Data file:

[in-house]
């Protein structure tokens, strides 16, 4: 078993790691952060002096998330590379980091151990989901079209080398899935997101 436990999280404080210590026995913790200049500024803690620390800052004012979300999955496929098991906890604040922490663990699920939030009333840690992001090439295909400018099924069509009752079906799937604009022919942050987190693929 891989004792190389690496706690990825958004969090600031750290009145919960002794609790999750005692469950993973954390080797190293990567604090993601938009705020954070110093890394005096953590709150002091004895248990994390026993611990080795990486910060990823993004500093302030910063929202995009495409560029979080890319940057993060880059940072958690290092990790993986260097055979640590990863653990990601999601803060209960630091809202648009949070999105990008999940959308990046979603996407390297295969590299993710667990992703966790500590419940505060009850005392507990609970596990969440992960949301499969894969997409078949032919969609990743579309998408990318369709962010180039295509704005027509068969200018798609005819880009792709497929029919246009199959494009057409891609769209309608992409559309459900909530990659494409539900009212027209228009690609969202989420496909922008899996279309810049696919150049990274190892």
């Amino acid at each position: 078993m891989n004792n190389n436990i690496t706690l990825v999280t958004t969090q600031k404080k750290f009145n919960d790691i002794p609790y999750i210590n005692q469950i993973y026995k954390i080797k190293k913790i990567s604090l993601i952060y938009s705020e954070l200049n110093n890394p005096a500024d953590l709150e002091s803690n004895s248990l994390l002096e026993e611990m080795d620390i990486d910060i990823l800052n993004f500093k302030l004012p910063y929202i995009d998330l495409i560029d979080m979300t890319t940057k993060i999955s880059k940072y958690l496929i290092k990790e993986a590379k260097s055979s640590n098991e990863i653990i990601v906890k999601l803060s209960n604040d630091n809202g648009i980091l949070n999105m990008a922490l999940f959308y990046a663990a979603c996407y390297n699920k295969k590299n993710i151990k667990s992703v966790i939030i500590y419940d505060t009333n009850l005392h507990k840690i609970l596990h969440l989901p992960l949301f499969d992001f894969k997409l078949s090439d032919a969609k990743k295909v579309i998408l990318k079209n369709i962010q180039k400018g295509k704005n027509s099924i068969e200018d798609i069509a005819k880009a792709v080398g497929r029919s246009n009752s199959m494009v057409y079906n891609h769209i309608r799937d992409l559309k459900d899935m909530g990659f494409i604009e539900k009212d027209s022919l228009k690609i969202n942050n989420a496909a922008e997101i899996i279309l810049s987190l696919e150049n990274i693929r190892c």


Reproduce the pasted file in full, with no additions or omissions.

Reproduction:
[in-house]
């Protein structure tokens, strides 16, 4: 078993790691952060002096998330590379980091151990989901079209080398899935997101 436990999280404080210590026995913790200049500024803690620390800052004012979300999955496929098991906890604040922490663990699920939030009333840690992001090439295909400018099924069509009752079906799937604009022919942050987190693929 891989004792190389690496706690990825958004969090600031750290009145919960002794609790999750005692469950993973954390080797190293990567604090993601938009705020954070110093890394005096953590709150002091004895248990994390026993611990080795990486910060990823993004500093302030910063929202995009495409560029979080890319940057993060880059940072958690290092990790993986260097055979640590990863653990990601999601803060209960630091809202648009949070999105990008999940959308990046979603996407390297295969590299993710667990992703966790500590419940505060009850005392507990609970596990969440992960949301499969894969997409078949032919969609990743579309998408990318369709962010180039295509704005027509068969200018798609005819880009792709497929029919246009199959494009057409891609769209309608992409559309459900909530990659494409539900009212027209228009690609969202989420496909922008899996279309810049696919150049990274190892």
């Amino acid at each position: 078993m891989n004792n190389n436990i690496t706690l990825v999280t958004t969090q600031k404080k750290f009145n919960d790691i002794p609790y999750i210590n005692q469950i993973y026995k954390i080797k190293k913790i990567s604090l993601i952060y938009s705020e954070l200049n110093n890394p005096a500024d953590l709150e002091s803690n004895s248990l994390l002096e026993e611990m080795d620390i990486d910060i990823l800052n993004f500093k302030l004012p910063y929202i995009d998330l495409i560029d979080m979300t890319t940057k993060i999955s880059k940072y958690l496929i290092k990790e993986a590379k260097s055979s640590n098991e990863i653990i990601v906890k999601l803060s209960n604040d630091n809202g648009i980091l949070n999105m990008a922490l999940f959308y990046a663990a979603c996407y390297n699920k295969k590299n993710i151990k667990s992703v966790i939030i500590y419940d505060t009333n009850l005392h507990k840690i609970l596990h969440l989901p992960l949301f499969d992001f894969k997409l078949s090439d032919a969609k990743k295909v579309i998408l990318k079209n369709i962010q180039k400018g295509k704005n027509s099924i068969e200018d798609i069509a005819k880009a792709v080398g497929r029919s246009n009752s199959m494009v057409y079906n891609h769209i309608r799937d992409l559309k459900d899935m909530g990659f494409i604009e539900k009212d027209s022919l228009k690609i969202n942050n989420a496909a922008e997101i899996i279309l810049s987190l696919e150049n990274i693929r190892c």